Well, yes and no. It has been argued – and there’s plenty of research to back this up – that there’s nothing wrong with funding and securitising A paper mortgages as long as they are soundly underwritten. Let’s not forget that this crisis was caused by poorly underwritten sub-prime loans – mortgages that were made with virtually no employment or income verification checks. If the borrower had a pulse, they got a loan.
If you believe that A paper mortgages are still safe, as I do, you can argue that a 5% risk retention rule would be onerous and financially crippling for small or medium-sized lenders trying to use the securitisation market. Think about it – for each $100,000 mortgage they write and securitise there would be a $5,000 set-aside. Multiply that by millions or billions and it adds up.
Yes, I know 5% doesn’t sound much but the fear is that such capital requirements will force smaller players to close or sell out to bigger fish in the industry.
It should also be pointed out that many of these smaller players retain the servicing rights to the loans they fund. In other words, these organisations already have risk retention. If the loans they fund go south their servicing income disappears.
And a 5% risk retention requirement would be particularly harmful to non-bank residential funders, of which there are roughly 3,000 still in existence – half the number of three years ago. Non-banks tend to have small balance sheets, and they face a tough time getting credit these days.
Now some may say so what if smaller players disappear? Well, if they did it would run counter to preventing ’too big to fail’ wouldn’t it? Having fewer lenders would mean less competition and consumers would have fewer options.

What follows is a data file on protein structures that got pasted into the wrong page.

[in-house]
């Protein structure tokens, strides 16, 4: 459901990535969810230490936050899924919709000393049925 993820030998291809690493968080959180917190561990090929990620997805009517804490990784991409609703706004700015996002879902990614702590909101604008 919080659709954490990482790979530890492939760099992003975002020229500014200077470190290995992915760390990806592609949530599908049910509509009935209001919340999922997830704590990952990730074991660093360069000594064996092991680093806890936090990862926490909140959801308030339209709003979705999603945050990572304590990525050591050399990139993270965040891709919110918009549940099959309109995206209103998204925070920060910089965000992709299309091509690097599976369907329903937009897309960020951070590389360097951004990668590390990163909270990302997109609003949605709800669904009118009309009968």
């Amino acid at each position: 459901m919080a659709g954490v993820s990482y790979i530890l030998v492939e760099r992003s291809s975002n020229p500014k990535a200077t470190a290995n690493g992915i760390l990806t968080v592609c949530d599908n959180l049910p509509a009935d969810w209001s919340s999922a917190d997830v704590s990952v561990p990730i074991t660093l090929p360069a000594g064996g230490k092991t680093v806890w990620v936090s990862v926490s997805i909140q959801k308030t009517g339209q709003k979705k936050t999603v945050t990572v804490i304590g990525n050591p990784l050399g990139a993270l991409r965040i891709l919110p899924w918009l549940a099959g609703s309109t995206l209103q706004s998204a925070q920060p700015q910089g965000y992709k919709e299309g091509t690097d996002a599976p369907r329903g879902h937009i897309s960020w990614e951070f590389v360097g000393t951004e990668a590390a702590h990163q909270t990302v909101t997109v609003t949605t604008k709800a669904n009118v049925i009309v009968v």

As we go to press non-bank lenders are starting to breathe easier concerning the 5% risk retention rule for MBS issuers contained in proposed legislation.
Lobbyists working the issue say Senators Chris Dodd and Richard Shelby – the committee chairmen in charge of the show – now understand that without exemptions for Fannie Mae, Freddie Mac and Federal Housing Administration-backed mortgages – in other words, A paper loans – many non-bank lenders could disappear leading to further consolidation and yes, more worries about ’too big to fail’.
For non-banks with little or no balance sheet capacity holding 5% of MBS risk could prove expensive, notes one lobbyist working for the mortgage insurance industry.
“If the 5% language stays in you will see this business roll up,” he tells me, requesting his name not be used.
Community bankers are worried about the issue too and are seeking legislative relief. The amendment process began last week and continues for at least another. The non-bank sector is pushing for language that creates a qualified mortgage test with an exemption from the 5% risk retention requirement.
Qualified mortgages would be safe and fully documented loans that do not have interest-only payments, balloon payments or negative amortisation, as Senator Johnny Isakson said recently. It’s hard to predict how the issue of risk retention will play out but at least it seems that
Congress is finally starting to get the picture. Let’s hope.
Paul Muolo is executive editor of National Mortgage News